Mo Kenney in Australia

Alt Media Australia Review

“Kenney is obviously a talented songwriter, as evidenced with the cutting lyrics on Sucker and Déjà Vu, and this puts her ahead of the pack. Simple arrangements from producer Joel Plaskett and Kenney – as the only musicians on the album – make this a solid offering from a young talent.” – Alt Media (AU)

Rhythms Magazine review in Australia

Mo in Australia

“Singer-songwriter Kenney falls pleasingly between new folk and roots, though a recent award landed in the pop category. Pigeonholes though are as irrelevant to the portrait of Mo Kenney as they’ve been to k.d. lang or Jeff Buckley. If I could think of a better word than ‘pure’ to describe her voice, I’d use it. And Kenney really knows how to use her gift – from playfully chiming to soaring with barely contained passion. She’s no imitator, but recalls the aural effect of Nico or Cat Power. An aft-wounded heart is laid bare in lyrics that are revealing yet restrained belying Kenney’s youth. Her acoustic guitar and piano are joined by producer Joel Plaskett who played on and co-wrote a couple of tracks. Kenney’s early heroes included Zeppelin, Floyd and Sabbath inspiring an earthy edge from outside the acoustic zone. She valiantly covers David Bowie’s “Five Years” pretty much making it her own. The sweet and breezy “Eden” could easily slip into the Juno soundtrack. “The Great Escape” too is bouncy yet subtly ominous and electrified. As humble support act at a concert in Canada, Mo Kenney achieved the almost impossible – a standing ovation. At 23, Kenney presents a stunningly beautiful album promising a lifetime of delights with each future release.” – Rhythms Magazine (AU)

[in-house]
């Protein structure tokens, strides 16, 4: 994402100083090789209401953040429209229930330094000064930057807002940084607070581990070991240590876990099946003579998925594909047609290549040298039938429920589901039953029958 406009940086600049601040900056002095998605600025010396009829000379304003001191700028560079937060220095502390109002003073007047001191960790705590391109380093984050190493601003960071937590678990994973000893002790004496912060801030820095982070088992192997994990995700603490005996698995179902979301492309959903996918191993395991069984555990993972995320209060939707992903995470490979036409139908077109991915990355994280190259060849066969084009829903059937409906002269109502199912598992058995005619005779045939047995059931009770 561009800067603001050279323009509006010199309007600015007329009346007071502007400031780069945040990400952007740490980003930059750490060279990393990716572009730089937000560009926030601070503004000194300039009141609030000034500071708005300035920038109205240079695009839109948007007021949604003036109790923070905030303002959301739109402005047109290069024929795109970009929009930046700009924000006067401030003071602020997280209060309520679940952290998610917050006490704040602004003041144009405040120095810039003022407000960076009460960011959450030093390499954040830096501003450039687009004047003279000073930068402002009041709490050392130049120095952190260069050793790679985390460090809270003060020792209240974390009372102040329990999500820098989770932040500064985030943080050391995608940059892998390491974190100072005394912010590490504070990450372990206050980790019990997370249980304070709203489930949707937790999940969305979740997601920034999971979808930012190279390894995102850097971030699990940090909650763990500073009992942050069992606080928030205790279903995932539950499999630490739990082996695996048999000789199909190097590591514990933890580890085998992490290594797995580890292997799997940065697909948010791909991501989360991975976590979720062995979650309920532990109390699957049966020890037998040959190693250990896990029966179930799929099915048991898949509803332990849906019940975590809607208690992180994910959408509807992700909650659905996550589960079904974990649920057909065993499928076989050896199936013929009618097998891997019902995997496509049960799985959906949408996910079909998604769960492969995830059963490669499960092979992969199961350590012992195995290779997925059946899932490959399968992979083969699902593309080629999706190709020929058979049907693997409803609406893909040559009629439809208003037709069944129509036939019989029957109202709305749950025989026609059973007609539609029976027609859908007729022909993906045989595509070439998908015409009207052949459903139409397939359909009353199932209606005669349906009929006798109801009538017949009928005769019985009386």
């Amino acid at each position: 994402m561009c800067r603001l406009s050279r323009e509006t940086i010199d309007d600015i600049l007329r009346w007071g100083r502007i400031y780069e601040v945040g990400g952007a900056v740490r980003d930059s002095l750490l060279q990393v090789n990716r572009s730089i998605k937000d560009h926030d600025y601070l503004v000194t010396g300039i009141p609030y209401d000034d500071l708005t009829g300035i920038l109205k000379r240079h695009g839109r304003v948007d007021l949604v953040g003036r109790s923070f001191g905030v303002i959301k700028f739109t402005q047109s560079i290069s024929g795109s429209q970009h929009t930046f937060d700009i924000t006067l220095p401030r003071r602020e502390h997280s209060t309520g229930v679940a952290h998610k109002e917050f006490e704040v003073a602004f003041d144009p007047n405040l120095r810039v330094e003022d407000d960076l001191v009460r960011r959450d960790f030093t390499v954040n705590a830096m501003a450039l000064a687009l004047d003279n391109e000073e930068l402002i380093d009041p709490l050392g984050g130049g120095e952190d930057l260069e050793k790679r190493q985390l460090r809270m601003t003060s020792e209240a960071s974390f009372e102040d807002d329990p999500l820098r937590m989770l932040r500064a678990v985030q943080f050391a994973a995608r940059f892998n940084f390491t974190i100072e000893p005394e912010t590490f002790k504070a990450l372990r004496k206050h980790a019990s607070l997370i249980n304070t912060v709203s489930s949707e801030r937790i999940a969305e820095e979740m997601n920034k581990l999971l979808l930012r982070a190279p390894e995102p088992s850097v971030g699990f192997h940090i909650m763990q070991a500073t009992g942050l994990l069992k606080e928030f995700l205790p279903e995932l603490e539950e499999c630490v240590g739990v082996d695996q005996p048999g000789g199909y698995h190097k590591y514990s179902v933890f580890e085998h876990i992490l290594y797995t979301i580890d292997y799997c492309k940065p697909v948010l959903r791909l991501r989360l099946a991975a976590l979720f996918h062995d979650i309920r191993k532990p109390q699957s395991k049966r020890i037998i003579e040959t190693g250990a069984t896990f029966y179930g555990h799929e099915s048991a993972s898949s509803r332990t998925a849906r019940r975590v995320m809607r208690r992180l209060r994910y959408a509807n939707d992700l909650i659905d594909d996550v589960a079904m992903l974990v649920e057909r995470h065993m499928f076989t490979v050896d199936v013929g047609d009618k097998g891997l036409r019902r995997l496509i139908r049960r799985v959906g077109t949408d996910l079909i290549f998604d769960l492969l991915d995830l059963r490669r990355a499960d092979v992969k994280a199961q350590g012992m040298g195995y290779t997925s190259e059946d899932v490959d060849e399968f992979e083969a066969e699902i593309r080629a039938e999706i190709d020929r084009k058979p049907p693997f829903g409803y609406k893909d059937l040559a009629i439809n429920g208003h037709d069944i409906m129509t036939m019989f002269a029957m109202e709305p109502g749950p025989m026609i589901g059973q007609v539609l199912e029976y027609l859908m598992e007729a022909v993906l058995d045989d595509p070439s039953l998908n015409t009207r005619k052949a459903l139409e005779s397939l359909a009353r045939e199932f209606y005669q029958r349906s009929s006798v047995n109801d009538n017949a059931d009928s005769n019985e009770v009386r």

Mo’s first review in Street Press Australia

“Good gracious, what heavenly planet did this little lady with the big voice fall from? The sometimes brusque, often starkly gentle beauty of this pint-sized Canadian songstress’s vocal is disarming enough, but coupled with capricious and razor-edged lyrics in Sucker is almost too much. Scene Of The Crime slices an already buzzing atmosphere with a dancehall, moody waltz, and The Great Escape meanders playfully around her girlish piping before turning up the heavy notch. It’s a rare and delightful treat when something aligns to grant a treasure such as Kenney.” – Carley Hall, The Music (AU)